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Cold Vs Flu

Is it a cold or the flu?

With winter in full swing, it is important to know what steps to take to prevent winter health risks.

While Bay Area residents do not typically have to worry about slipping and falling on icy pavement or risking a heart attack from shoveling snow like others throughout the United States, there is a still a risk of catching a cold or seasonal influenza (flu).

The common cold and flu are both respiratory illnesses but they are caused by different viruses. Both colds and the flu are easily transmitted, passing from person to person through the air by coughing or sneezing and through contact between people.

While it is nearly impossible to avoid coming into contact with cold or flu viruses altogether, there are some simple steps to take to help maintain health:

  • Stay away from people who are sick
  • Wash hands for at least 40 seconds with warm water and soap often
  • Sneeze or cough into the crook of your arm
  • Avoid touching the eyes, nose and mouth
  • Get plenty of sleep
  • Keep physically active and exercise regularly
  • Stay hydrated and drink plenty of water
  • Dress appropriately for the cold weather

Because colds and the flu have similar symptoms, it can be difficult to tell the difference between them based on symptoms alone. In general, the flu is worse than the common cold, and symptoms are more intense. People can develop very serious complications associated to the flu.



Colds are very common and are the leading cause of missed days from school and work. The average adult experiences two to three colds each year and children have more according to the Centers for Disease Control and Prevention (CDC). Colds are usually not serious. While cold symptoms are the number one reason for doctor visits, most people with colds do not need to be seen by a doctor.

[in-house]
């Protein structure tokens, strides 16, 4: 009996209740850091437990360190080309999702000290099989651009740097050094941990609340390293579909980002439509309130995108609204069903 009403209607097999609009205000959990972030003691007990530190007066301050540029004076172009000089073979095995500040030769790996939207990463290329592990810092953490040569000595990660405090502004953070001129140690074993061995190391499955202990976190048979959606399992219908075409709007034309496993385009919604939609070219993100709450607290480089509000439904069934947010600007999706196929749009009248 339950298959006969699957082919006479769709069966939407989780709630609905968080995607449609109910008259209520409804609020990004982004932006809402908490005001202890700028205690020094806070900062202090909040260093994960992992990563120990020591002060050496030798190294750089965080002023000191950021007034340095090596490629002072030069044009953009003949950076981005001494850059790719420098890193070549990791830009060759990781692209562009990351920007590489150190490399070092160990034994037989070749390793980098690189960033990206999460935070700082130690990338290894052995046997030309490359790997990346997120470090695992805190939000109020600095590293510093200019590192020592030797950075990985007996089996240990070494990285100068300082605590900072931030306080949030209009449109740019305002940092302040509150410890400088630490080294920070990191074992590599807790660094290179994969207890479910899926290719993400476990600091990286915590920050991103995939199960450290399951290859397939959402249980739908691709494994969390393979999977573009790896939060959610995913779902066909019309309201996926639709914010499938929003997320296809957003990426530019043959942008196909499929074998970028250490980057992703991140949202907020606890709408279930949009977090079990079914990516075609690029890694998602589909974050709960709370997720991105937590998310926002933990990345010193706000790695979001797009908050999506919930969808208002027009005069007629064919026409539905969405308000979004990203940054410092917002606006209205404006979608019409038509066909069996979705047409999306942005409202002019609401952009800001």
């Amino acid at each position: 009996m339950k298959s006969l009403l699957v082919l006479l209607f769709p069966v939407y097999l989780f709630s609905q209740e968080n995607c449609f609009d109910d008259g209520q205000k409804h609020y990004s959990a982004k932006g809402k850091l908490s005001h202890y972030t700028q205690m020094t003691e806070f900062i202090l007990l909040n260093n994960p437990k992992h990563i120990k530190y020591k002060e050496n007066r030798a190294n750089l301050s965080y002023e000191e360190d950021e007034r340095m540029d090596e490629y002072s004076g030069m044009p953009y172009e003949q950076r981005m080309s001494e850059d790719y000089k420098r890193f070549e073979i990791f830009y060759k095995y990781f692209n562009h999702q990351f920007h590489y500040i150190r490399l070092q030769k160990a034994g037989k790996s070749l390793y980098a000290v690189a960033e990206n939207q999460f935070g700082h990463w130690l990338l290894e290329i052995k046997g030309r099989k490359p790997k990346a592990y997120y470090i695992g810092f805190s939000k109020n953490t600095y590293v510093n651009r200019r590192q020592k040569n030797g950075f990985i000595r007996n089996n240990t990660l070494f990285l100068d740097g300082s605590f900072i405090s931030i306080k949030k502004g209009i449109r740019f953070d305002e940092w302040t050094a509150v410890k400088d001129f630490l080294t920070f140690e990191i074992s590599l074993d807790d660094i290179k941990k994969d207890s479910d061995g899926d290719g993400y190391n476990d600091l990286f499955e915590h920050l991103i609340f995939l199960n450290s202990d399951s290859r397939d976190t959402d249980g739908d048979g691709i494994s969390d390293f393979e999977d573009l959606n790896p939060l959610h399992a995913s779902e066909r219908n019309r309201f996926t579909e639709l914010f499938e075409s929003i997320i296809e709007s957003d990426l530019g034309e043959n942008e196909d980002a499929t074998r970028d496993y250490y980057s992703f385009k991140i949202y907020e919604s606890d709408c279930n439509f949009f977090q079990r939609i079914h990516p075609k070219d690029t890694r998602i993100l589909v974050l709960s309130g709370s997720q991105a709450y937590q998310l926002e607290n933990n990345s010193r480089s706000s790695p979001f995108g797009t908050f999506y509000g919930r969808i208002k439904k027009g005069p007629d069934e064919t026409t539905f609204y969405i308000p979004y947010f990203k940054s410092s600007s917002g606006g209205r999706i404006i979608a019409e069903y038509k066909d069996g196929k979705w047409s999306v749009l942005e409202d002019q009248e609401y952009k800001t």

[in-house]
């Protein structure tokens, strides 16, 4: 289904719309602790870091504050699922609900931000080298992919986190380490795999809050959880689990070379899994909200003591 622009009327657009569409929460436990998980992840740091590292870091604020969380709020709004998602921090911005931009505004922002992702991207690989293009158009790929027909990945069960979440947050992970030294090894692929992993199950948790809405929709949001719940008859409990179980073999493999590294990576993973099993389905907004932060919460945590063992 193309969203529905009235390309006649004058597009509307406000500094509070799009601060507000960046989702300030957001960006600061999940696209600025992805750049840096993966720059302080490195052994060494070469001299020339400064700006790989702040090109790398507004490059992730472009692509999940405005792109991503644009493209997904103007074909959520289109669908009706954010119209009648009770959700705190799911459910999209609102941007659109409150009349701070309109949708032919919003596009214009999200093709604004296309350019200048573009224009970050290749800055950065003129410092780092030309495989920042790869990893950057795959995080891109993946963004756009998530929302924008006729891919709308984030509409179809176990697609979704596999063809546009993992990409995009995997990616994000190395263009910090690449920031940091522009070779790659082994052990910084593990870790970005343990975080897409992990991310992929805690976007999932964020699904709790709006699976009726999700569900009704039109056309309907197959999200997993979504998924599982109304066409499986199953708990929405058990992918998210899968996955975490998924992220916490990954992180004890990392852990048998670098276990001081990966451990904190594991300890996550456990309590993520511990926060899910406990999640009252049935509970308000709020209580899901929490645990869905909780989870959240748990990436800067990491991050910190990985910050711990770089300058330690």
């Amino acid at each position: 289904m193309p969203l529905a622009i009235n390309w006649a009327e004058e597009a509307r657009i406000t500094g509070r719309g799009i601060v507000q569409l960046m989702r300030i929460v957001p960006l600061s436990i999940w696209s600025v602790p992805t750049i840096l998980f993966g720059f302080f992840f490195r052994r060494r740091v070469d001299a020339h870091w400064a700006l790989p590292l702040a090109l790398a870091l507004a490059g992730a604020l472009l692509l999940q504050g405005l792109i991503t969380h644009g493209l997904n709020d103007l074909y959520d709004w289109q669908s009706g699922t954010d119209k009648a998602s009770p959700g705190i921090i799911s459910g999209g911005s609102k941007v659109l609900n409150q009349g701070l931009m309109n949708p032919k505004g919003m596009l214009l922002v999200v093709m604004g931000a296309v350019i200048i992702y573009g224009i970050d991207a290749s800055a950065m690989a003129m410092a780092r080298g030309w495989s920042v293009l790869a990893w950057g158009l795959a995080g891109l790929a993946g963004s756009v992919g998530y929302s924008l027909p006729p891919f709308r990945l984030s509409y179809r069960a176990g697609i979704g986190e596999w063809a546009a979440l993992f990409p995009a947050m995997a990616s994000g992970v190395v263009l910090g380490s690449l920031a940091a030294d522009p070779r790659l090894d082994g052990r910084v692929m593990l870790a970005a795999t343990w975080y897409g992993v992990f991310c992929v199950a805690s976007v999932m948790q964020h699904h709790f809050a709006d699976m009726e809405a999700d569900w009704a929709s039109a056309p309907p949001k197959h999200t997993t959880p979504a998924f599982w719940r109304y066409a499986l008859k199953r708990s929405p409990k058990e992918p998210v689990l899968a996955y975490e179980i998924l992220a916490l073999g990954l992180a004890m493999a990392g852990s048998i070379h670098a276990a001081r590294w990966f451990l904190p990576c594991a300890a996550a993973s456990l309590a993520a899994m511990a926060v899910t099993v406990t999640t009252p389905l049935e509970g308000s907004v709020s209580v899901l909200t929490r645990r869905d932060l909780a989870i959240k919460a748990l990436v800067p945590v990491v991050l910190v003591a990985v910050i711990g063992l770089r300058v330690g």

Symptoms of a cold can be felt about one to four days after catching a cold virus. This time period is also when an infected person is most contagious. A scratchy or sore throat is often the first symptom of a cold and is gradually followed by sneezing, runny or congested nose. Nasal discharge may be clear, cloudy, yellow or green. Other symptoms of a cold may include: mild fever, feeling tired and sleepy, headache; postnasal drip, throat clearing, cough; and sometimes hoarse voice, watery eyes, and swollen lymph nodes in the neck.

There is no cure for a cold and most people recover within about seven to 10 days. Colds generally do not result in serious health problems, such as pneumonia, bacterial infections or hospitalization. Elderly persons and individuals with a weakened immune system are at higher risk of developing complications.



According to the CDC, between five percent and 20% of the U.S. population comes down with the flu each year, and as many as 200,000 people are hospitalized for flu-related complications. There are two main types of flu virus – Types A and B – that routinely spread in people and are responsible for seasonal flu epidemics each year. The flu viruses are constantly changing. Vaccines are given each fall to protect against the flu virus strain expected to cause the most illness that year.

Flu is different from a cold in many ways. It can cause mild to severe illness, and at times can lead to death. The flu usually starts abruptly, with fever, muscle aches, sore throat, and a cough. People who are sick with flu often feel some or all of these symptoms as well: extreme exhaustion and fatigue for several days or weeks; headache; runny or stuffy nose; sneezing at times; and vomiting and diarrhea. Special tests are usually conducted within the first few days of illness to confirm if a person has the flu.

Symptoms of the flu develop usually about two days after exposure to the virus but can range from one to four days. Adults can be infectious from one day before symptoms develop and up to five to seven days after symptoms start. Young children can be infectious for seven or more days after onset of symptoms. Fever and body aches usually last for three to five days, but cough and fatigue may last for two weeks or more. Although most people are sick with the flu for only a few days, some have a much more serious illness. They may need to go to the hospital. The flu can also lead to pneumonia and death.

Regardless of suspected illness type, call 911 if there is severe difficulty in breathing including struggling for each breath, unable to speak or cry because of difficulty breathing and making grunting noises with each breath, or extreme weakness such as inability to stand. Also, seek medical attention if there is difficulty in breathing and it is not from a stuffy nose, a fever is present for more than three days or temperature is higher than 103° F, or feel weak or very sick.

El Camino Health has emergency rooms located in Los Gatos and Mountain View. To find a primary care physician affiliated with El Camino Health, call 408-540-6645 or search online.


This article first appeared in the February 2019 edition of the HealthPerks newsletter.